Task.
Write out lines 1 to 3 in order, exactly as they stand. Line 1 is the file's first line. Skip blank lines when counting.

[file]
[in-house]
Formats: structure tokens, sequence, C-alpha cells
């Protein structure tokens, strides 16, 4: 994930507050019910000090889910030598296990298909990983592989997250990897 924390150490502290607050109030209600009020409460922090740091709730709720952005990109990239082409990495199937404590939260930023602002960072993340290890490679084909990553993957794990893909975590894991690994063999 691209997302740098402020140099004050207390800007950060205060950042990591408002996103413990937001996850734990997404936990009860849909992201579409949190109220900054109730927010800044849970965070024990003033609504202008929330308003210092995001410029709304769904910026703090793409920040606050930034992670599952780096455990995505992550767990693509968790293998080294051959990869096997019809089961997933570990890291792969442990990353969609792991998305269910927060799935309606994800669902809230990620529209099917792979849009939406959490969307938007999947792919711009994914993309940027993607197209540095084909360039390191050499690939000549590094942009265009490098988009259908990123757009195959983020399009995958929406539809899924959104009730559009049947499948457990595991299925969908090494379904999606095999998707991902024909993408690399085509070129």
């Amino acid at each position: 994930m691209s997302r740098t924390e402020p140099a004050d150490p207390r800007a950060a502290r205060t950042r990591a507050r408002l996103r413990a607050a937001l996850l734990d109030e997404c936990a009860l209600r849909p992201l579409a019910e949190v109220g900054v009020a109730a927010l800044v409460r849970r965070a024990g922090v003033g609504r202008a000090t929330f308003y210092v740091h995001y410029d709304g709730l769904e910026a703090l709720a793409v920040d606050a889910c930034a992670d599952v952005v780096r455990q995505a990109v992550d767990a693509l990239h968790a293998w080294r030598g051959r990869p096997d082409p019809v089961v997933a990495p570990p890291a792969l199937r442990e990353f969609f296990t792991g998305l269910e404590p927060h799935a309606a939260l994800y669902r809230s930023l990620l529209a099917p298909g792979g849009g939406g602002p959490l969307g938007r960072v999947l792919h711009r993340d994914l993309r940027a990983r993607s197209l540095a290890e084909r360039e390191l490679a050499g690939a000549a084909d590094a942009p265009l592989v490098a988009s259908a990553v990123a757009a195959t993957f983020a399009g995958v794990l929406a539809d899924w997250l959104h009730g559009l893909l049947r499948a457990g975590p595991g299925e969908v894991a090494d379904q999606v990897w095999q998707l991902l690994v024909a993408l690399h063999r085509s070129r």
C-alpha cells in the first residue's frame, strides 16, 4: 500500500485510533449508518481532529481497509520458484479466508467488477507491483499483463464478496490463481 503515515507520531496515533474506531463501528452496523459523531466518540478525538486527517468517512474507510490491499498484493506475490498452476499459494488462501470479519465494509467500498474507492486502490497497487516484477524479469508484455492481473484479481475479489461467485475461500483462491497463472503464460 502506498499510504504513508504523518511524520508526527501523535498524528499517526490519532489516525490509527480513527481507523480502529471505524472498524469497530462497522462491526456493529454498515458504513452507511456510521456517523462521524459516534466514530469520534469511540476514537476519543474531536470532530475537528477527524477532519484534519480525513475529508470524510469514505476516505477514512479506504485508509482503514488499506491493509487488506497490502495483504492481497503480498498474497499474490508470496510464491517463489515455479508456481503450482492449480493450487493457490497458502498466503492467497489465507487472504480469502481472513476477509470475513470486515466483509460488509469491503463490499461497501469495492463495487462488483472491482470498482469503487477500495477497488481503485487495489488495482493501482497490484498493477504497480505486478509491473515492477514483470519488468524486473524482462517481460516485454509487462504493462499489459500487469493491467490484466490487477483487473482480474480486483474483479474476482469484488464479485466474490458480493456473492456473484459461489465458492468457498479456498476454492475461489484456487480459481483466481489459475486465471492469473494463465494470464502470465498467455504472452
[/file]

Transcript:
[in-house]
Formats: structure tokens, sequence, C-alpha cells
């Protein structure tokens, strides 16, 4: 994930507050019910000090889910030598296990298909990983592989997250990897 924390150490502290607050109030209600009020409460922090740091709730709720952005990109990239082409990495199937404590939260930023602002960072993340290890490679084909990553993957794990893909975590894991690994063999 691209997302740098402020140099004050207390800007950060205060950042990591408002996103413990937001996850734990997404936990009860849909992201579409949190109220900054109730927010800044849970965070024990003033609504202008929330308003210092995001410029709304769904910026703090793409920040606050930034992670599952780096455990995505992550767990693509968790293998080294051959990869096997019809089961997933570990890291792969442990990353969609792991998305269910927060799935309606994800669902809230990620529209099917792979849009939406959490969307938007999947792919711009994914993309940027993607197209540095084909360039390191050499690939000549590094942009265009490098988009259908990123757009195959983020399009995958929406539809899924959104009730559009049947499948457990595991299925969908090494379904999606095999998707991902024909993408690399085509070129």